The Hempstead Town Board, last Tuesday, unanimously passed Supervisor Richard Guardino's proposal to ban tobacco advertising in areas frequented by children.
The legislation bans any outdoor advertising that includes any words, logo, or other image which depicts the existence or availability of tobacco products within 1000 feet of any park, playground, school or licensed daycare facility. The legislation also bans the placement of such advertising in the interiors of any building or structure located within 1000 feet of a park, playground, school or licensed daycare facility if the advertisement is located within five feet of any exterior window or door and visible from the outside of the building or structure. The legislation not only prevents any new advertising from being put up, it requires that any existing advertising be removed.
Businesses that currently have such advertising have 30 days from the enactment of the legislation, which was June 6, to remove it or they will face fines for breaching the building code ordinance. Violators of this ordinance will face a fine of $350 for the first offense with escalating costs for any additional offense and the threat of a misdemeanor jail term.
Although currently the only other townships to have this ban are Babylon and Huntington, similar legislation has been proposed in the Town of North Hempstead and the Town of Oyster Bay, as well as in the cities of Glen Cove and Long Beach. Guardino noted that the Town of Hempstead has taken a look at what other townships have done and have researched whether or not this ordinance could withstand scrutiny and be upheld and the town attorney found that it could.
Guardino stated that he proposed this legislation in the hopes that it will decrease the number of children who become addicted to nicotine. "The statistics have shown that although the adult smoking rate has decreased nationally, the smoking rate for children has increased dramatically," said the supervisor.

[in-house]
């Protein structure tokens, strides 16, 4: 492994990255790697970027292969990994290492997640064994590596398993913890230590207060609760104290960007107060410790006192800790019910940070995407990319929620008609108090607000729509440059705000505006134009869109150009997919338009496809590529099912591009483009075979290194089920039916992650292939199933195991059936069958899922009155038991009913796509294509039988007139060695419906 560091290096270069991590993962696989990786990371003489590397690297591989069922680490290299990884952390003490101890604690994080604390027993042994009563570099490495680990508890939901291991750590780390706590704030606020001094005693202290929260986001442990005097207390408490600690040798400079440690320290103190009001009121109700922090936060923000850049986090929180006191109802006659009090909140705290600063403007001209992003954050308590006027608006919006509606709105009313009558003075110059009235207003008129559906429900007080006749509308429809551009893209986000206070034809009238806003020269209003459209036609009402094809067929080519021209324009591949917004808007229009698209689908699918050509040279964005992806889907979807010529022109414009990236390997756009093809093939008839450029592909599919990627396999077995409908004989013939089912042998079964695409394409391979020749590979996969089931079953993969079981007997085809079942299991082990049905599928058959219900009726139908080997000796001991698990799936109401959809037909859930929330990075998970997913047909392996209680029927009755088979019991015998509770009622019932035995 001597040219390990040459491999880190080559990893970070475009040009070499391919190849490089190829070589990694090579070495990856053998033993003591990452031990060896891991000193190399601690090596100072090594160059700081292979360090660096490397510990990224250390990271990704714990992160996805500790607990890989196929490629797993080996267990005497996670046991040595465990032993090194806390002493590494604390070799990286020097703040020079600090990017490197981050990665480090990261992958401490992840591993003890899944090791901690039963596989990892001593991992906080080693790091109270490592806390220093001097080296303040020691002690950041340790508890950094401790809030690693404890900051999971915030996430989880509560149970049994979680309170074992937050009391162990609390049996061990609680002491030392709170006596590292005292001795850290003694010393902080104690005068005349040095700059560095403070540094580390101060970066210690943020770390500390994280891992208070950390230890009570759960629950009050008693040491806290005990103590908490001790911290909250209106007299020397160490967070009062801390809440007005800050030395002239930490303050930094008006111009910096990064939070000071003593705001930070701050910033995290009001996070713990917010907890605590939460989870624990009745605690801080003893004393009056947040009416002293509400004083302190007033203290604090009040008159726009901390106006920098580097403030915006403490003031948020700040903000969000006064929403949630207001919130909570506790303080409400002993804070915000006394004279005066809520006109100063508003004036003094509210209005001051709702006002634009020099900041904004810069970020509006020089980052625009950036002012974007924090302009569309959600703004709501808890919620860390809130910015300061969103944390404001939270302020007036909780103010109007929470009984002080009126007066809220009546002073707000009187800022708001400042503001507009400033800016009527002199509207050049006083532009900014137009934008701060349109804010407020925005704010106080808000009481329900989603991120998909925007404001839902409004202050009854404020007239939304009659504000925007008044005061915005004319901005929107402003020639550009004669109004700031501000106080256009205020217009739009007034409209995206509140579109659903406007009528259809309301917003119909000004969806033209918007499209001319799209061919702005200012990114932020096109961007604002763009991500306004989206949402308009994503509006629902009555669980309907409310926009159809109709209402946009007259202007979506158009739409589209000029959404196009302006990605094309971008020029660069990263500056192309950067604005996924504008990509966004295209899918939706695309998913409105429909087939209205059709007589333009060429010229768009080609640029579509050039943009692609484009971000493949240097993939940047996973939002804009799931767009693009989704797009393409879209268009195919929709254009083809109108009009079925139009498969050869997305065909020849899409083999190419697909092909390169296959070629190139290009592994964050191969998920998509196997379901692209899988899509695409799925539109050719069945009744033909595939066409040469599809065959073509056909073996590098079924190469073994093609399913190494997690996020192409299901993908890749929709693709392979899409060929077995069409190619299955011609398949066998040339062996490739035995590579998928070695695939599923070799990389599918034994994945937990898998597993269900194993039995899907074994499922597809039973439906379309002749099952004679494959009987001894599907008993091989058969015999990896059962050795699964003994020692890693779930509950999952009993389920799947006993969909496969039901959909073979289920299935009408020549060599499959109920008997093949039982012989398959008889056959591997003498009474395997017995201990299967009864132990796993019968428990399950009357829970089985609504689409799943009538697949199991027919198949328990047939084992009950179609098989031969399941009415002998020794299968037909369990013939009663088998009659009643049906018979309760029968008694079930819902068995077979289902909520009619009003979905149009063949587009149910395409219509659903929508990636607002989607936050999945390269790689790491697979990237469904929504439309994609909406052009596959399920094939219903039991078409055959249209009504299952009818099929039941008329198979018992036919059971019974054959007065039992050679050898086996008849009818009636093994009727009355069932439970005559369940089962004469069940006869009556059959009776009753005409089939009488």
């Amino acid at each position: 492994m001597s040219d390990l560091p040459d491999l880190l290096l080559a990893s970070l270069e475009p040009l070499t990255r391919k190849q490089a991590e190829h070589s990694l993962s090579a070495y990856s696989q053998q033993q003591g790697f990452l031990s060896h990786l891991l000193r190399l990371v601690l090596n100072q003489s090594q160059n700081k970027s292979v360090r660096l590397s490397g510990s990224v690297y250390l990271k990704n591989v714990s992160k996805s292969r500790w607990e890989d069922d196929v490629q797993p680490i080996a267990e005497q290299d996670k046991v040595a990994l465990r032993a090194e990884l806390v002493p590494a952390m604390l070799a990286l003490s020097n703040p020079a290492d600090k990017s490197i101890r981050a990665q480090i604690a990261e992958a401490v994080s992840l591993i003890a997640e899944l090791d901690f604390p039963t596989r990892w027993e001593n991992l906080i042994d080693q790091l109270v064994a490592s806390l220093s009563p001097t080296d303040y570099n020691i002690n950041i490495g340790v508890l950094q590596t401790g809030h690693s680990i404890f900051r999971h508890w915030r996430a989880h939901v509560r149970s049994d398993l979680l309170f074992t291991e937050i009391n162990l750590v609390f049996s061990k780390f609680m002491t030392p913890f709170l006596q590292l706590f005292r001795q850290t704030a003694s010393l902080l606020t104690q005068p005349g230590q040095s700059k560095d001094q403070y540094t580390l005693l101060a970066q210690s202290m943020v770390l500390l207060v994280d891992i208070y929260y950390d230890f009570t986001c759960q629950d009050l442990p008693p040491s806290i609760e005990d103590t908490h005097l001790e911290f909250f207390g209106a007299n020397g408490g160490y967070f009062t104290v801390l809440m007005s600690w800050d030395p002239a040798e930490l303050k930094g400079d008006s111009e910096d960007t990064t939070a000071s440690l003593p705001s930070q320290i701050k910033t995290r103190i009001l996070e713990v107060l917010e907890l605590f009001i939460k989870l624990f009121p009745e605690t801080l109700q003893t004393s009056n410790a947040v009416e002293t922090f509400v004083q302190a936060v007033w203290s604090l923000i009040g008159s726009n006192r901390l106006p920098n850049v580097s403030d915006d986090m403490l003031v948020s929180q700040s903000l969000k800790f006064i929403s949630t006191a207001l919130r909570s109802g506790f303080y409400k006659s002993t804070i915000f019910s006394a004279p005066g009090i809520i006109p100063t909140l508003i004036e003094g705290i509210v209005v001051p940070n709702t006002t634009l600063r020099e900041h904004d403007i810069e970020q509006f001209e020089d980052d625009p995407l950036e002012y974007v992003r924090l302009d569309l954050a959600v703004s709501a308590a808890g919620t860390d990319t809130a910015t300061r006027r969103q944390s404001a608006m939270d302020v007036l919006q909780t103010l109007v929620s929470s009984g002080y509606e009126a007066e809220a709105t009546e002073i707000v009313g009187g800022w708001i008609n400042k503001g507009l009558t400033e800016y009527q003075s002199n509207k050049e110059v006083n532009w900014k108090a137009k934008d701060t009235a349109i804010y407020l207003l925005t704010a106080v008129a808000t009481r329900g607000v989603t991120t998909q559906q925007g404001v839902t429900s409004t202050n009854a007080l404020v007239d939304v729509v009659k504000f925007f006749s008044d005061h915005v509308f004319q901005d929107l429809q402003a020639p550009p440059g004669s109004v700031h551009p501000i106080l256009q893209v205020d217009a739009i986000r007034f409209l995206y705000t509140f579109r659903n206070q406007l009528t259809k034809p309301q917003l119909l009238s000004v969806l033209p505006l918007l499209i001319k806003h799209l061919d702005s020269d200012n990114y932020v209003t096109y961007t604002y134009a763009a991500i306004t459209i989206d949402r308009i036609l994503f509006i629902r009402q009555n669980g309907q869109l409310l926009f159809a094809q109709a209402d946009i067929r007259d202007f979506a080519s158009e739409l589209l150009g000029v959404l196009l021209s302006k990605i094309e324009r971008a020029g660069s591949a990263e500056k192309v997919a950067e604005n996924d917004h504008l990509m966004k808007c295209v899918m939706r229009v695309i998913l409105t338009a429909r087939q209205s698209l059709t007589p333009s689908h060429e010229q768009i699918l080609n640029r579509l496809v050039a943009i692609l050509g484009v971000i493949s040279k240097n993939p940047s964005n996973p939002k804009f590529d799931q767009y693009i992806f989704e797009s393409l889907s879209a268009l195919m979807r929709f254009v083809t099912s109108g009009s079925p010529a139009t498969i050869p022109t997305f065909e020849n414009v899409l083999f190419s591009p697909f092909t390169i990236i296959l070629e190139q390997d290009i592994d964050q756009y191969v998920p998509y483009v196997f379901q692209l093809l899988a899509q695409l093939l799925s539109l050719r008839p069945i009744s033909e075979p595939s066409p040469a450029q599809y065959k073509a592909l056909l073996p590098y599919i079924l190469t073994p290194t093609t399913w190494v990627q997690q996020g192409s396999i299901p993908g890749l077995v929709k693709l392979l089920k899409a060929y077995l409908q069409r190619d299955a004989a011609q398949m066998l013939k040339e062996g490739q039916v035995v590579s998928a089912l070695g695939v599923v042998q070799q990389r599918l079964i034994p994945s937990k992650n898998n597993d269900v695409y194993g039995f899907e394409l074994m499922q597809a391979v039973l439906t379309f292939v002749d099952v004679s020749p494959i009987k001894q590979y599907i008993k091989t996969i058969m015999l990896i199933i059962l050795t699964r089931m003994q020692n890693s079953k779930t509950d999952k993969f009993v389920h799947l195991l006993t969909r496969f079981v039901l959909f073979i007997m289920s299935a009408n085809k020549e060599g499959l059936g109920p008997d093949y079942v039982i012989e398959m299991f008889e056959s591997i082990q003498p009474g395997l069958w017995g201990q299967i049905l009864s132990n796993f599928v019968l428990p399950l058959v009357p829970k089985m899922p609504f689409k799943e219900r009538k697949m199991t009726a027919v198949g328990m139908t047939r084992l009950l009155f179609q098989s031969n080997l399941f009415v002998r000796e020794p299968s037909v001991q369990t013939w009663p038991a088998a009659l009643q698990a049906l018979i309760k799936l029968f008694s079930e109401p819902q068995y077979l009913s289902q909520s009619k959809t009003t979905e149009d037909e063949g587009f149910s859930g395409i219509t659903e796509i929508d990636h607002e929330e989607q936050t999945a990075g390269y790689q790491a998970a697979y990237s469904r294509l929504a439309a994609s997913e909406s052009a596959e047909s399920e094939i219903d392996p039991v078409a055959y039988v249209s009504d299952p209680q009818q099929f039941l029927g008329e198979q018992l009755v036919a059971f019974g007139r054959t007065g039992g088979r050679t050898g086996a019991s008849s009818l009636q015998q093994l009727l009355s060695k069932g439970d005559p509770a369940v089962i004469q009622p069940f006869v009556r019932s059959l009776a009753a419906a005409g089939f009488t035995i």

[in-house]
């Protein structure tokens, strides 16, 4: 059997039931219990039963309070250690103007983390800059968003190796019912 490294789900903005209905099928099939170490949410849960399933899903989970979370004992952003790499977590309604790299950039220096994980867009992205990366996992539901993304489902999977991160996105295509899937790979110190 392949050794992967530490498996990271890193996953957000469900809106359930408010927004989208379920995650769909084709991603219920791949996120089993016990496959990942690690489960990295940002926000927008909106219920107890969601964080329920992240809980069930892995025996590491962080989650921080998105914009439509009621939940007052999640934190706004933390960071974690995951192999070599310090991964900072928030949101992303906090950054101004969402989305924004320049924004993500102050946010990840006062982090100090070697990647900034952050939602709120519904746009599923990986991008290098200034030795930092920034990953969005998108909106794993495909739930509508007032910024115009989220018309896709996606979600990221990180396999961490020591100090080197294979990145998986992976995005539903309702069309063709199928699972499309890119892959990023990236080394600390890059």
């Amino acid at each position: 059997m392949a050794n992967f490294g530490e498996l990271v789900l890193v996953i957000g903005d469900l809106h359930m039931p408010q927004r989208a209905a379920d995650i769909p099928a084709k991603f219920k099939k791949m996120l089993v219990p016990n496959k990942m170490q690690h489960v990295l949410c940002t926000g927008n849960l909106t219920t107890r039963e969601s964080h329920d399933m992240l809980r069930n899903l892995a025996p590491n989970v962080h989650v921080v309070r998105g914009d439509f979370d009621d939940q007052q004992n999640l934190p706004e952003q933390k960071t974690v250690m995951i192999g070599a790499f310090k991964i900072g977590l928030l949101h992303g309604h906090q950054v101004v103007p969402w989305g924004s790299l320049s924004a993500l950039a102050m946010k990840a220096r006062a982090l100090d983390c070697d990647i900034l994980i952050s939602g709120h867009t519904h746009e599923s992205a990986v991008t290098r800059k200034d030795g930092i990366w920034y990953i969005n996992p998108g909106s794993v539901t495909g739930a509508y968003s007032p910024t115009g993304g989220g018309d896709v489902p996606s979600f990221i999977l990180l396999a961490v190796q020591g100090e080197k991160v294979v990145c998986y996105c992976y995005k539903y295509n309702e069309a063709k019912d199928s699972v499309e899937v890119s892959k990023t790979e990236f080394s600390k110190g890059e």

Tobacco companies have spent $354 million in New York State advertising and promoting their products and, according to Guardino, much of this advertising is directed at children and hooking children into the addiction. Between 1991 and 1996 the high school student smoking rate has increased by 26 percent and is now at the highest rate since 1981. "These statistics clearly demonstrate that our children continue to be influenced by cigarette advertisements that glamorize and portray smoking as something done by the 'in crowd'. We need to reach our young people at an earlier age to dispel these myths. Removing visual triggers is an important step in the process," stated Guardino. The supervisor noted that although the sale of tobacco products to children is illegal, it still occurs. The American Medical Association and the National Institute of Health have concluded that cigarette advertising practices largely contribute to teen smoking.
Students from Operation Pride in Freeport and a student from East Meadow, all of whom announced to the board that they were drug, alcohol and tobacco free, spoke at the June 6 hearing and encouraged the board to pass this legislation. Guardino said that he was very impressed with these students' commitment and their efforts to prevent other students from picking up this deadly habit.
Although tobacco itself is something that is controlled on national level by the FDA, Guardino said that he feels the ban on the advertising in areas frequented by children is something that can be done on a local level and he is always looking to see what other legislation can be enacted to assist in this pursuit of keeping youngsters from becoming addicted to smoking.
"It is an addiction and they find that if you do not get started there's a good chance you'll never become addicted, " said Guardino. "The most vulnerable are youngsters. They are talking about some statistics that over 3000 teens begin smoking every day, 4.5 million adolescents smoke, 430,700 Americans die as a result of smoking, it is responsible for one in five deaths in the United States. The statistics are just devastating and I feel very strongly about it. It's just devastating that the cigarette companies are gearing this sort of advertising to our youngsters and promoting this kind of addiction." He went on to say that it bothers him that while everyone works so hard to protect children, tobacco companies are allowed to prey on them. It was for this reason that the proposal to ban the advertising around any park, playground, school or licensed daycare facility received bipartisan support from the Town of Hempstead Board.
"I'll be glad that when I go to the park with my daughter, I'm not going to find any tobacco advertising around it," concluded Guardino.